True to my usual always-on-the-cutting-edge form, four years after it launched, I have finally started watching Elementary. I’d been putting it off because I enjoy Sherlock so much and mistakenly assumed that there was only room for one version of Holmes and Watson in my heart at once. After watching the first five episodes in one sitting, I can admit that, yes, I was entirely, without a doubt, wrong!*
To celebrate my utter wrongness—and, yes, in this case, it really is something to celebrate—let’s take a look at some of the more recent takes on Sherlock Holmes for the YA and MG audiences. And to celebrate Lucy Liu as Jane Watson, let’s look specifically at the stories that play with gender:
A Study in Charlotte, by Brittany Cavallaro
James Watson and Charlotte Holmes, descendants of the original Holmes and Watson, are both at a boarding school in Connecticut. When a student is murdered—a student who’d clashed with both James and Charlotte—and the crime scene looks a whole lot like one of the original Holmes and Watson cases, our new duo opens an investigation…Even the authorities view them as the prime suspects.
Lock & Mori, by Heather Petty
A contemporary about Mori (the daughter of a cop), teaming up with Lock (a rich kid in her class), to solve a murder case. I’m especially curious about this one because it’s narrated by the Moriarty character, and so I’m dying to know if she’s eventually GOING TO GO BAD. (Or maybe the Sherlock character will? Thinking about the possibilities is part of the fun!)
Every Breath, by Ellie Marney
An Australian contemporary about James Mycroft and Rachel Watts, teaming up to solve the murder of a mutual friend. Also, romance!
Jewel of the Thames, by Angela Misri
The first book in a series of historicals set in the 1930s about nineteen-year-old Portia Adams, who inherits 221B Baker Street under mysterious circumstances. (The mysterious circumstances being that she doesn’t really know why it was left to her.) Canadian import!
The following three titles are more tangentially related, but I’m including them nonetheless:
Tru and Nelle, by Greg Neri
Harper Lee and Truman Capote, as children, have adventures and tell stories and—due to their mutual love of Sherlock Holmes—investigate mysteries. This one looks adorable, and Kirkus gave it a star.
The Mystery of Hollow Places, Rebecca Podos
Another Kirkus star! A girl puts the skills and know-how she’s gained from years of reading mysteries—including, of course, the works of Arthur Conan Doyle—into action to find her missing father.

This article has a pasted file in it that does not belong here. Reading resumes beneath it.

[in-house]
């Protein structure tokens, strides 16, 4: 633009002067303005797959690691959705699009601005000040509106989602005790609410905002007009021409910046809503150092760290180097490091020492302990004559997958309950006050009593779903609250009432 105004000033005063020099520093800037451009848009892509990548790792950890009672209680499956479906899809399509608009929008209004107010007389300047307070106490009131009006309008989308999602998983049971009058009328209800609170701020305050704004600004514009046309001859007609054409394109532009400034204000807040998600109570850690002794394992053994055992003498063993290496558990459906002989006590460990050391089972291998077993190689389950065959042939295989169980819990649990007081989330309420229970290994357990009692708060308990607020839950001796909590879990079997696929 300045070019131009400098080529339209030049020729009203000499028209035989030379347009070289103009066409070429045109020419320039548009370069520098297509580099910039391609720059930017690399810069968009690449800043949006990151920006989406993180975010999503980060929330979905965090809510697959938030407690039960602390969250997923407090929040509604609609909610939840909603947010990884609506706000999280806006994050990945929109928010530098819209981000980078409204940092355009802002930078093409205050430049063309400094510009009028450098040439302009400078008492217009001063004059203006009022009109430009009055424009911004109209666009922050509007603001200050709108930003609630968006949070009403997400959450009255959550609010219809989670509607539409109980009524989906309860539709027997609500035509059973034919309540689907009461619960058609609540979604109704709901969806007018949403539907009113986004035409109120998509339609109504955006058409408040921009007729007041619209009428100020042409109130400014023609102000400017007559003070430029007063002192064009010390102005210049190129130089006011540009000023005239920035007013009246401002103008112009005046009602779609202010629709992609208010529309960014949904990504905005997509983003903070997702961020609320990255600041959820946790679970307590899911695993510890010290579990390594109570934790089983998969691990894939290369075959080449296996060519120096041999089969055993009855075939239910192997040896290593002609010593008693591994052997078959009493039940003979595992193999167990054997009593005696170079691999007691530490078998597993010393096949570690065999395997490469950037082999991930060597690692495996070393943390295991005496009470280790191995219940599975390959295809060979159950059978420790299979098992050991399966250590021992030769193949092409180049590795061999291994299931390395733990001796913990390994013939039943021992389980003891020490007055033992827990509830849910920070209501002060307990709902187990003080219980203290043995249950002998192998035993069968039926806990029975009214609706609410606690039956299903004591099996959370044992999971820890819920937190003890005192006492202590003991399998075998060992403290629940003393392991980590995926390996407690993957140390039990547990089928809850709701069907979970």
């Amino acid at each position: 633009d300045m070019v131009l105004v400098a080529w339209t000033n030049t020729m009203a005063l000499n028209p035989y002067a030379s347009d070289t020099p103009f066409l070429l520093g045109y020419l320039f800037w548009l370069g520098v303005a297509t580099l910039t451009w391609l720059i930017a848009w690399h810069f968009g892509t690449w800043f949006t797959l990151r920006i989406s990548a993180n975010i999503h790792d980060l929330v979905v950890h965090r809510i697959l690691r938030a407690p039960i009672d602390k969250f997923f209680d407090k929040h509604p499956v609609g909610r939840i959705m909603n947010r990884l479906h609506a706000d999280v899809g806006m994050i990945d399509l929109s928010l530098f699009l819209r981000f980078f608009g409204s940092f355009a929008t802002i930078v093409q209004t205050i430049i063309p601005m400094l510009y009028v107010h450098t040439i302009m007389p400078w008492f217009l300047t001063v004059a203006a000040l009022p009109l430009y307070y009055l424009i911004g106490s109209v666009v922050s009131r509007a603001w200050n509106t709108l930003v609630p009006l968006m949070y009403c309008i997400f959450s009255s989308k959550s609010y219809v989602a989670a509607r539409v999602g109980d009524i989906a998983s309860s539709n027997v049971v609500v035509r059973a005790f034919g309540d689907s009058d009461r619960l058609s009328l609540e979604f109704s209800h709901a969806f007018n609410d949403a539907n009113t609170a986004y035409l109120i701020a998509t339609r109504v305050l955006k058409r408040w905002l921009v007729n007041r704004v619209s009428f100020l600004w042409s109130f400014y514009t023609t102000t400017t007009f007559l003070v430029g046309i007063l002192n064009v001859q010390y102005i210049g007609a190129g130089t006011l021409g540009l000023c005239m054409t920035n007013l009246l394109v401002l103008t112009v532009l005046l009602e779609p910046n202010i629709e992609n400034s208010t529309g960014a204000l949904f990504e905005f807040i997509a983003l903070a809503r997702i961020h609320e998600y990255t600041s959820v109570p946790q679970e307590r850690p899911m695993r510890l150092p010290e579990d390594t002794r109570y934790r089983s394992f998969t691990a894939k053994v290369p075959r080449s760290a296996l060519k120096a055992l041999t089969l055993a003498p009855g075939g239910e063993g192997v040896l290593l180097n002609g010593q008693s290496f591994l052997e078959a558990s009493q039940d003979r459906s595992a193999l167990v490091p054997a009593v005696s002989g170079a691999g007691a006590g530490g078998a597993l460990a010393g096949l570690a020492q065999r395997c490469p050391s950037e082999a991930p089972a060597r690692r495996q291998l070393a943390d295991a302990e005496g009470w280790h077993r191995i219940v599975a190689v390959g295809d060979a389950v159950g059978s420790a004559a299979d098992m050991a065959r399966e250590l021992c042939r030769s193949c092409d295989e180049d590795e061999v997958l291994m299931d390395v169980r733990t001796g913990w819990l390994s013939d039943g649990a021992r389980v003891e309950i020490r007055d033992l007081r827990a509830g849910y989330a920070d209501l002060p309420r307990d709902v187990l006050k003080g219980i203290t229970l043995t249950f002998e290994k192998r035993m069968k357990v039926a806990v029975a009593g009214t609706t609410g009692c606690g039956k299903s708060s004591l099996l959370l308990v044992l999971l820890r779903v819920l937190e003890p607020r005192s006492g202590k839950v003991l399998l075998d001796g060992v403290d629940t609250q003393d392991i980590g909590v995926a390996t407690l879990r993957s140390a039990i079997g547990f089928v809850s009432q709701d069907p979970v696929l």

Murder is Bad Manners, by Robin Stevens
Yet another star! Middle-grade historical set at an English boarding school in 1934, starring eighth graders Hazel Wong and Daisy Wells, founders of the Wells & Wong Detective Society. This one I’ve read, and it’s great fun—I just checked the author’s website, and there are FOUR available in England, while only two have made their way over here. Do me a favor and read them so they get more traction here, because I want MORE without having to do the import thing! (Something else I noticed at the author’s website: the publisher changed the title for the American edition—Murder is Bad Manners was originally called Murder Most Unladylike, which I think is SO much more fun. Sadness.)
As always, other recommendations are always welcome! And if you want more Holmesian fun, here are two other related books I’ve covered here: Colleen Gleason’s The Clockwork Scarab, and William Ritter’s Jackaby.
*And after watching those five episodes, here’s my take, comparison-wise: Sherlock is undoubtedly a more stylish show, but in just a few episodes, Jonny Lee Miller’s Holmes on Elementary has become a much more three-dimensional character than Sherlock’s Benedict Cumberbatch has ever been. In that way, the Cumberbatch version is truer to the source material, maybe—and again, the visuals are pure joy—but so far, the richer characterization makes Elementary way more emotionally engaging.
In addition to running a library in rural Maine, Leila Roy blogs at Bookshelves of Doom, is currently serving on the Amelia Bloomer Project committee, is a contributor at Book Riot, hangs out on Twitter a lot—possibly too much—and watches a shocking amount of television. Her cat is a murderer.